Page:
In the piece, lighter curtains, among other things, were implicated for sleepless nights. In fact, up to a third of the participants in a 2007 survey by Harris Poll Europe Omnibus Survey attributed sleepless nights to light from outside their bedroom windows. As sleep is undeniably important for physical and mental wellbeing — things that are pivotal for daily functioning and long-term health — choosing the right curtains for the bedroom is not a matter to be taken lightly.
The most obvious solution to prevent light from entering the bedroom when you are sleeping is to use blackout curtains. This makes French pleat curtains another excellent choice because it can be made using almost every type of light to medium weight fabrics. Some heavy fabrics such as jacquard and brocade can also be used.
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Therefore, you have an abundance of choice when it comes to fabric selection. Almost any fabric can be lined with blackout material. Still, the easier choice would be to go for fabrics that are already pre-lined, which means that the blackout material is simply part of the fabric. And you do not have to worry about options: These days, blackout fabrics exist in a great number of styles be it colour, weaves, patterns, or prints.
Secondly, the other crucial function that curtains play in the bedroom is to ensure privacy. Most curtain styles can fulfil this important role. But some headings such as the single pleat work better with lighter fabrics. A French pleat curtain, as mentioned, can be made using almost any kind of light to medium weight fabrics. So, this means that you are free to choose the fabric that will best ensure your privacy while satisfying your aesthetic leanings at the same time.
Finally, the other important consideration is soundproofing. Sure, keeping the light out is very important but if you live along a busy street, sounds can also cause sleep disturbances. The additional benefit of choosing blackout fabrics is the fact that it will also, to a certain degree, block out some sounds owing to the denseness or thickness of the fabric.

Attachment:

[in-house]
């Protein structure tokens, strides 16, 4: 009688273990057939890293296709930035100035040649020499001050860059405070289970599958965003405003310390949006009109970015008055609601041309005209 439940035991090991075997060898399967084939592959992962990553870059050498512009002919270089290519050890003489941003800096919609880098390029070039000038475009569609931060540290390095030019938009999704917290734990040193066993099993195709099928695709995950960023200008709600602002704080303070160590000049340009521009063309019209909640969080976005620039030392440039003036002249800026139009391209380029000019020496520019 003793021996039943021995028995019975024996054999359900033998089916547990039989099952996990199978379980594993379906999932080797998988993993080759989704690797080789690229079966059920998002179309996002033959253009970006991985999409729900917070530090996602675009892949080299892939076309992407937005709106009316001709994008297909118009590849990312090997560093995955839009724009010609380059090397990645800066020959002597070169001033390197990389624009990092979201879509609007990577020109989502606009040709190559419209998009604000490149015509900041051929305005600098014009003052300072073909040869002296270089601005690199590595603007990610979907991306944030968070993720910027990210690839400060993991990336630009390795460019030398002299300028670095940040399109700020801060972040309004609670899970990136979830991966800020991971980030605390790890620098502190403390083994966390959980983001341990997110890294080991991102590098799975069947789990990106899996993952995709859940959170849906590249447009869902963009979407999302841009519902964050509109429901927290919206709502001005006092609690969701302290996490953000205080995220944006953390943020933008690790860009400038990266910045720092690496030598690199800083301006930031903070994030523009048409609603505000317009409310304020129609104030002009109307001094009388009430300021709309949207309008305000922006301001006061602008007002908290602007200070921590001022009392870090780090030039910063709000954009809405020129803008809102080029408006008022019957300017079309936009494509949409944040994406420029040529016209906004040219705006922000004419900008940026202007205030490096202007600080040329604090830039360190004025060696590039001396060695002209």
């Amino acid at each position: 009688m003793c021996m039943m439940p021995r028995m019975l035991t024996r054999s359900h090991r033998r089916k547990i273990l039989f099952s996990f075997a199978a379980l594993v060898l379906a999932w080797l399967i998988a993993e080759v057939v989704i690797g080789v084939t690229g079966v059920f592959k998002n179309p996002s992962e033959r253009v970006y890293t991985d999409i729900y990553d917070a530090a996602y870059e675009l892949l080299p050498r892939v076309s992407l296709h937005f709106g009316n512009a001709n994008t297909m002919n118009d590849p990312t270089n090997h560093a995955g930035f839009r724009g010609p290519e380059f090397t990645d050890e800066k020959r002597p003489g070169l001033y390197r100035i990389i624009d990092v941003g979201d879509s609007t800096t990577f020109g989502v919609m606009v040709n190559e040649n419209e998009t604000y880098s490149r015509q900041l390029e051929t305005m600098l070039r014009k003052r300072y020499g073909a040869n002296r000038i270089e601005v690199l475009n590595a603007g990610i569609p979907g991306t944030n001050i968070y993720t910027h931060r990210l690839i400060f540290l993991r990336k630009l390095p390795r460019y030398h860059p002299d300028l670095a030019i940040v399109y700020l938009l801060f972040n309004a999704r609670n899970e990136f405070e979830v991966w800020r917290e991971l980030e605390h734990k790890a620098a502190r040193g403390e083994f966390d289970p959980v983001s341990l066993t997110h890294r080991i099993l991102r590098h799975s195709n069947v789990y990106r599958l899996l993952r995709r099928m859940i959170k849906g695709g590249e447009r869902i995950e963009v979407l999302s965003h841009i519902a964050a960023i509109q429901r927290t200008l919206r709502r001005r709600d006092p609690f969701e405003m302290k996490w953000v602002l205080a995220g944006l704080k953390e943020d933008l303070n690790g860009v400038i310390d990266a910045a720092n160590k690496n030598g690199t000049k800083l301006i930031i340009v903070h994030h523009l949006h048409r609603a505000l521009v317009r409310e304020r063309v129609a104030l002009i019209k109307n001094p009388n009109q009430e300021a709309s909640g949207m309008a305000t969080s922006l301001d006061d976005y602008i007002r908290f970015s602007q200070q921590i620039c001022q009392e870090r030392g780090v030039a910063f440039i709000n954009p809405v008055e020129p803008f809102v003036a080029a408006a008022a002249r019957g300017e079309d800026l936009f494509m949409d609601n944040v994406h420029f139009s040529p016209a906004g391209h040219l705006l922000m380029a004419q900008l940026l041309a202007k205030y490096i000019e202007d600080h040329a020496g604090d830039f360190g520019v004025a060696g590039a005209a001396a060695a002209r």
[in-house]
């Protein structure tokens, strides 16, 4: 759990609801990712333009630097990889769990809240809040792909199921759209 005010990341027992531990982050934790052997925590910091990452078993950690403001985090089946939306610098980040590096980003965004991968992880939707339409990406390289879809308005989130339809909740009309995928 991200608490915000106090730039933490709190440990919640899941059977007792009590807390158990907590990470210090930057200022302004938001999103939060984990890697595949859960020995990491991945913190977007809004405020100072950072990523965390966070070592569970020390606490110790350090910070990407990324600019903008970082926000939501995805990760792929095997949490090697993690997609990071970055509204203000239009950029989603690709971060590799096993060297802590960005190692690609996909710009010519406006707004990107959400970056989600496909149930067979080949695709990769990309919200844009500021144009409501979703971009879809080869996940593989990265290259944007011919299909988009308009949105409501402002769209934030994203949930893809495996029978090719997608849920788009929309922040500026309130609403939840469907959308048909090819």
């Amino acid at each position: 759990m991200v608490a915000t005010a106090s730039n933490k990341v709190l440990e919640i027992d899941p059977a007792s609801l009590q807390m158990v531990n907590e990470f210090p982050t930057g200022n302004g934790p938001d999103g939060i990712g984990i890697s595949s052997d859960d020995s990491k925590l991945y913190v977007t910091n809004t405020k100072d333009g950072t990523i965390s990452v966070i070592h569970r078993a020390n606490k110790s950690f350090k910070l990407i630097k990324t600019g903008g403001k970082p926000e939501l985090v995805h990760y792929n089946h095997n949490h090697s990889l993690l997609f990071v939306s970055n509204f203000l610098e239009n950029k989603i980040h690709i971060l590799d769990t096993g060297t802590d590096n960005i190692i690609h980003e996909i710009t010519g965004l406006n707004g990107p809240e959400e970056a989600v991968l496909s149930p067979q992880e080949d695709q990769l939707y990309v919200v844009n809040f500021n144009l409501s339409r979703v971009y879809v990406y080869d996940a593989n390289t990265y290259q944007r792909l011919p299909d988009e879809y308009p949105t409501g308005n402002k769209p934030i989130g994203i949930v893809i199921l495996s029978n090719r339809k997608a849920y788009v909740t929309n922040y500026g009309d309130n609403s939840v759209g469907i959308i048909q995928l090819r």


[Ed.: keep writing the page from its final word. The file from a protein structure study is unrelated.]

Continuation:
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Colours and prints for French pleat curtains in the bedroom
Now that we have covered the practical elements of the French pleat curtain in the bedroom, let’s move on and go to the fun bit where we explore the decorative elements. Although these features really boil down to what you like or what style you prefer, there are some guidelines on what to use and what not to use.
The bedroom is a sanctuary. It is where we go to rest after a day spent working, taking care of the children, running errands, and so on. Suffice to say, people will want to feel relaxed and calm in the bedroom. Getting into these states will also help with sleep.
I am sure that many of you have seen a colour wheel somewhere or sometime in your life. Red, transitioning into orange, which transitions into yellow and then green, and so on. Did you know, however, that half of those colours are “warm” while colours on the opposite side are “cool”? And that is not all. According to colour psychology, warm or cool colours may affect how you feel.
Warm colours such as red, orange, or yellow are radiant colours that have an energising effect. The cool colours, on the other hand, are tranquil tones that are calming and relaxing. It does not require rocket science to guess which colours are best for the bedroom. Broadly, cool colours include purple, green, and blue. Of course, there are many different hues that fall in between and it is on this spectrum that colours most suited for the bedroom can be found.
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Blues and greens are particularly recommended for use in the bedroom because it brings about a feeling of peace and serenity. Some studies have linked the colour blue with lowered pulse rates and body temperatures. Green, on the other hand, is the colour of nature. This association is thought to evoke feelings of ease and calmness. Therefore, you may want to consider hues of either green or blue for curtains in your bedroom.
If neither of those colours appeal to you, another palette to consider may be neutral colours. In design vernacular, neutral simply means to be without colour. Examples of neutral colours include shades of white, gray, beige, taupe, and black. With the exception of black — which may be a little severe for the bedroom — most neutral shades are good choices.
And after you have an idea of what colour you would like your French pleat curtains to be in, you may consider prints in those colours. Nevertheless, the refrain here should be that plain fabrics often bring out the best in French pleats because it maintains the visual focus on the pleats and voluminous folds.
Still, if you would like prints, consider those that feature weaves or motifs. Complicated prints, geometric designs, and vertical stripes will look distorted due to the folds and should be avoided.
And there you have it, a comprehensive guide on how to make the best use of French pleat curtains in the bedroom. If you have further considerations such as a budget, fabric preferences, and maintenance, check out other articles on French pleat curtains here: Acacia Fabrics.
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Schmall, T. (2019, March 21). We Spend Nearly Half of our Lifetime Lying Around in Bed. The New York Post.
Schneider, R. (2018, Sept 14). What are French Pleat Curtains? Hipages.
Ro, L. (2020, Feb 6) The Best Curtain Rods, According to Interior Designers. The Strategist.
Erlam, L. (2021). How to Do a French Pleat Curtain. SFGATE.
Nafie, C. (2021, April 1). Neutral Colors Are the Best Canvas. The Spruce.
Unknown. (2021). Color Psychology: The Emotional Effects of Colors. Art Therapy.
De Castella, T. (2014, June 4). The Plague of Light in our Bedrooms. BBC News Magazine.